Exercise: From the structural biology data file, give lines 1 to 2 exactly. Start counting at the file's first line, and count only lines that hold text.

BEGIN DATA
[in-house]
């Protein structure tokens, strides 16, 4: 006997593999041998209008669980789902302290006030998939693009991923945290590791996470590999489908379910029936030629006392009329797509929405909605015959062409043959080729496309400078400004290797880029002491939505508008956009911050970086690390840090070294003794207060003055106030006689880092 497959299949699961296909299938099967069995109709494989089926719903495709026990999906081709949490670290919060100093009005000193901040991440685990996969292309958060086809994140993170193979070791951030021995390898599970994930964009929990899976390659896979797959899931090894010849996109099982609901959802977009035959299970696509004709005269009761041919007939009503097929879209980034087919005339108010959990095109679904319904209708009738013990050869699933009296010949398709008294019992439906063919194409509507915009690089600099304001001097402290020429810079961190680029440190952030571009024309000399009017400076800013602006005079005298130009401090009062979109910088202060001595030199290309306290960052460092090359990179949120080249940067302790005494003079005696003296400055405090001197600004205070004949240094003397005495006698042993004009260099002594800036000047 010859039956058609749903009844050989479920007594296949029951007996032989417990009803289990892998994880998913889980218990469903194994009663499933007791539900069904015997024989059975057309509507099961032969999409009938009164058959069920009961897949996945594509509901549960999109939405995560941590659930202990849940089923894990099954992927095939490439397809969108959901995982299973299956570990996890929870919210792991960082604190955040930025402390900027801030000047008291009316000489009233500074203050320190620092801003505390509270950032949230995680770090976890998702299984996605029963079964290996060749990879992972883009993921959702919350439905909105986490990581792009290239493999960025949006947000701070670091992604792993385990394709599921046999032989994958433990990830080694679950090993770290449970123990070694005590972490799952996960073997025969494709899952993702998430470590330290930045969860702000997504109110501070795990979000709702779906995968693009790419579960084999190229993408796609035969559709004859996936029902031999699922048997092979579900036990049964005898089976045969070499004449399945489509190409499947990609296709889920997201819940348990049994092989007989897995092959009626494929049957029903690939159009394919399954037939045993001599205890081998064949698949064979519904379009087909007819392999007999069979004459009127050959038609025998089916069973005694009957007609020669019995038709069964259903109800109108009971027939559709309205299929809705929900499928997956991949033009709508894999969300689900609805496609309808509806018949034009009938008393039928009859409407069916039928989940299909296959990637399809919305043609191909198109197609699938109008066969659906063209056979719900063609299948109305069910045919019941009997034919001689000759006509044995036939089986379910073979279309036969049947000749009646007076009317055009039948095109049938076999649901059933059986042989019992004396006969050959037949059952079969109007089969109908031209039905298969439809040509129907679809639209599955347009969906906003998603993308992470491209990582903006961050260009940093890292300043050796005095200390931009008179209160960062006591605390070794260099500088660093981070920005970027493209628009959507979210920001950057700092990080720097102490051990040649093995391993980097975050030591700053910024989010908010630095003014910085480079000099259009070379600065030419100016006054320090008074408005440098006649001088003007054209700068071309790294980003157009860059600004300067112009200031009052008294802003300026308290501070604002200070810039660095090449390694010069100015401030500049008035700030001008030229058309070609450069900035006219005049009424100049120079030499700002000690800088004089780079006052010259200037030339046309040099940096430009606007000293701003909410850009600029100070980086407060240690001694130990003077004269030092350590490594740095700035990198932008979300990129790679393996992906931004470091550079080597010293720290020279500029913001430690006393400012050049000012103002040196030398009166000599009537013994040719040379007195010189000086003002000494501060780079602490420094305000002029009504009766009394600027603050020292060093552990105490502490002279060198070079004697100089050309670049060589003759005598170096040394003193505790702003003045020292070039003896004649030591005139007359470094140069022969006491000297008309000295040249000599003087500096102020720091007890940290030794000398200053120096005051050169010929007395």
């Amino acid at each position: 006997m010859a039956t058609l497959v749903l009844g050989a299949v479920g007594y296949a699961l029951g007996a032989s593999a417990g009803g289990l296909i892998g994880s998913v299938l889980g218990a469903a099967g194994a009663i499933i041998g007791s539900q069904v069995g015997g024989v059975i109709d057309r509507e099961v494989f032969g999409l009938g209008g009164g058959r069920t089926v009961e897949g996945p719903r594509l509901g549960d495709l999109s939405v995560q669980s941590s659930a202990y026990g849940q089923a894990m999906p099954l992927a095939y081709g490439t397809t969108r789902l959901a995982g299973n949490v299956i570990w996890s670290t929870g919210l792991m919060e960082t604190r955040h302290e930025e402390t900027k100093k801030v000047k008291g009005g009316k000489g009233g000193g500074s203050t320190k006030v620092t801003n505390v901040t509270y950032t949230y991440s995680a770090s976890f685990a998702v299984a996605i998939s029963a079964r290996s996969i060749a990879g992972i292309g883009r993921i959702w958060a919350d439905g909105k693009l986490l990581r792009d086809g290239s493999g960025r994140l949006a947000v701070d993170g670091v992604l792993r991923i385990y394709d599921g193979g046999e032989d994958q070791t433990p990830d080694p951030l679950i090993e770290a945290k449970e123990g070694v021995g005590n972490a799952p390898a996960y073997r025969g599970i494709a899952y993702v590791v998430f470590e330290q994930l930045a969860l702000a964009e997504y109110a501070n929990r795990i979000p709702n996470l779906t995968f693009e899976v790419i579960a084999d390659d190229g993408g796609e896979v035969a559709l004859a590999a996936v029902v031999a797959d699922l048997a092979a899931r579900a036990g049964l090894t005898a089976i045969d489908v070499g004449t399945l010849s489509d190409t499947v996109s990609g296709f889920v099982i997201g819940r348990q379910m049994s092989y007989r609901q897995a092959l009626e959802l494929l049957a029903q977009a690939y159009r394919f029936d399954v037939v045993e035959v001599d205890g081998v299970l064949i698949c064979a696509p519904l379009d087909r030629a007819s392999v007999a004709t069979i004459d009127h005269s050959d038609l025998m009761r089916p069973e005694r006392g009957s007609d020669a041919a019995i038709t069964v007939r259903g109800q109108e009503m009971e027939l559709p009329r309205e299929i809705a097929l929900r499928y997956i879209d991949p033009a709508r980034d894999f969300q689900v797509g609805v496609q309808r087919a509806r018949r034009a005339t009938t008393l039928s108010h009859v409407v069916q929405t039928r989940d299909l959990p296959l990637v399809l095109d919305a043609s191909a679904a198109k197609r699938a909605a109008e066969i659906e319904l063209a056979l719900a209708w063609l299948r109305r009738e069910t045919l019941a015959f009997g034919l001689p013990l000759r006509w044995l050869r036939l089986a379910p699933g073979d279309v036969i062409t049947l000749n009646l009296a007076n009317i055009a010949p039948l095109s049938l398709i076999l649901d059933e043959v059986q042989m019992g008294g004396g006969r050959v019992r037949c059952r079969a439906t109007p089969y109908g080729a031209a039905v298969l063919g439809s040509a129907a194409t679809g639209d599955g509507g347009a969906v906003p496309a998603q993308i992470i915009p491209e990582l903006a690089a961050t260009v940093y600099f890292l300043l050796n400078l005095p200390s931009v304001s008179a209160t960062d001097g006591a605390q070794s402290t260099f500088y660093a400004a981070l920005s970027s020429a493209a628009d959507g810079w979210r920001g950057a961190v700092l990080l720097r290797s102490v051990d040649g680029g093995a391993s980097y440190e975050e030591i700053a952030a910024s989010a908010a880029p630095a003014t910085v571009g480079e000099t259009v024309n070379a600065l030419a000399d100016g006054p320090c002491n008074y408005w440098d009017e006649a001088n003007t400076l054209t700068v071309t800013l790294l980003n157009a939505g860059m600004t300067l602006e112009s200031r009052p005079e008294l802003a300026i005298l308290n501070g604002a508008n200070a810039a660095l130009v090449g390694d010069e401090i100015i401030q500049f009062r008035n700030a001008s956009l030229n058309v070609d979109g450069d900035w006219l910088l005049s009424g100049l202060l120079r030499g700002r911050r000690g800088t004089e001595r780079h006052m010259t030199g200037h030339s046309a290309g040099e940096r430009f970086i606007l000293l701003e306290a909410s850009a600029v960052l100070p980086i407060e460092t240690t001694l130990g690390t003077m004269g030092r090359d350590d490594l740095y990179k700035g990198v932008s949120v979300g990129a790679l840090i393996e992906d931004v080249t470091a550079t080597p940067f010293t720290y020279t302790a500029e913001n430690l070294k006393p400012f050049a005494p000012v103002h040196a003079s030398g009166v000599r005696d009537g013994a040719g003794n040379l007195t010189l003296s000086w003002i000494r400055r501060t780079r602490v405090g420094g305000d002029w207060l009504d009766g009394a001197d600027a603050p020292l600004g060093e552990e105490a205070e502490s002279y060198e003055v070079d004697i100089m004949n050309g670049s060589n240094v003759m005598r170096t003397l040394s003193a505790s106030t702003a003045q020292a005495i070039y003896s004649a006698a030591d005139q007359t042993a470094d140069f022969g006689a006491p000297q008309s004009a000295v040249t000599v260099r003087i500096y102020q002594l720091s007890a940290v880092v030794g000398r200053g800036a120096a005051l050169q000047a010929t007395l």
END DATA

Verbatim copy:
[in-house]
């Protein structure tokens, strides 16, 4: 006997593999041998209008669980789902302290006030998939693009991923945290590791996470590999489908379910029936030629006392009329797509929405909605015959062409043959080729496309400078400004290797880029002491939505508008956009911050970086690390840090070294003794207060003055106030006689880092 497959299949699961296909299938099967069995109709494989089926719903495709026990999906081709949490670290919060100093009005000193901040991440685990996969292309958060086809994140993170193979070791951030021995390898599970994930964009929990899976390659896979797959899931090894010849996109099982609901959802977009035959299970696509004709005269009761041919007939009503097929879209980034087919005339108010959990095109679904319904209708009738013990050869699933009296010949398709008294019992439906063919194409509507915009690089600099304001001097402290020429810079961190680029440190952030571009024309000399009017400076800013602006005079005298130009401090009062979109910088202060001595030199290309306290960052460092090359990179949120080249940067302790005494003079005696003296400055405090001197600004205070004949240094003397005495006698042993004009260099002594800036000047 010859039956058609749903009844050989479920007594296949029951007996032989417990009803289990892998994880998913889980218990469903194994009663499933007791539900069904015997024989059975057309509507099961032969999409009938009164058959069920009961897949996945594509509901549960999109939405995560941590659930202990849940089923894990099954992927095939490439397809969108959901995982299973299956570990996890929870919210792991960082604190955040930025402390900027801030000047008291009316000489009233500074203050320190620092801003505390509270950032949230995680770090976890998702299984996605029963079964290996060749990879992972883009993921959702919350439905909105986490990581792009290239493999960025949006947000701070670091992604792993385990394709599921046999032989994958433990990830080694679950090993770290449970123990070694005590972490799952996960073997025969494709899952993702998430470590330290930045969860702000997504109110501070795990979000709702779906995968693009790419579960084999190229993408796609035969559709004859996936029902031999699922048997092979579900036990049964005898089976045969070499004449399945489509190409499947990609296709889920997201819940348990049994092989007989897995092959009626494929049957029903690939159009394919399954037939045993001599205890081998064949698949064979519904379009087909007819392999007999069979004459009127050959038609025998089916069973005694009957007609020669019995038709069964259903109800109108009971027939559709309205299929809705929900499928997956991949033009709508894999969300689900609805496609309808509806018949034009009938008393039928009859409407069916039928989940299909296959990637399809919305043609191909198109197609699938109008066969659906063209056979719900063609299948109305069910045919019941009997034919001689000759006509044995036939089986379910073979279309036969049947000749009646007076009317055009039948095109049938076999649901059933059986042989019992004396006969050959037949059952079969109007089969109908031209039905298969439809040509129907679809639209599955347009969906906003998603993308992470491209990582903006961050260009940093890292300043050796005095200390931009008179209160960062006591605390070794260099500088660093981070920005970027493209628009959507979210920001950057700092990080720097102490051990040649093995391993980097975050030591700053910024989010908010630095003014910085480079000099259009070379600065030419100016006054320090008074408005440098006649001088003007054209700068071309790294980003157009860059600004300067112009200031009052008294802003300026308290501070604002200070810039660095090449390694010069100015401030500049008035700030001008030229058309070609450069900035006219005049009424100049120079030499700002000690800088004089780079006052010259200037030339046309040099940096430009606007000293701003909410850009600029100070980086407060240690001694130990003077004269030092350590490594740095700035990198932008979300990129790679393996992906931004470091550079080597010293720290020279500029913001430690006393400012050049000012103002040196030398009166000599009537013994040719040379007195010189000086003002000494501060780079602490420094305000002029009504009766009394600027603050020292060093552990105490502490002279060198070079004697100089050309670049060589003759005598170096040394003193505790702003003045020292070039003896004649030591005139007359470094140069022969006491000297008309000295040249000599003087500096102020720091007890940290030794000398200053120096005051050169010929007395």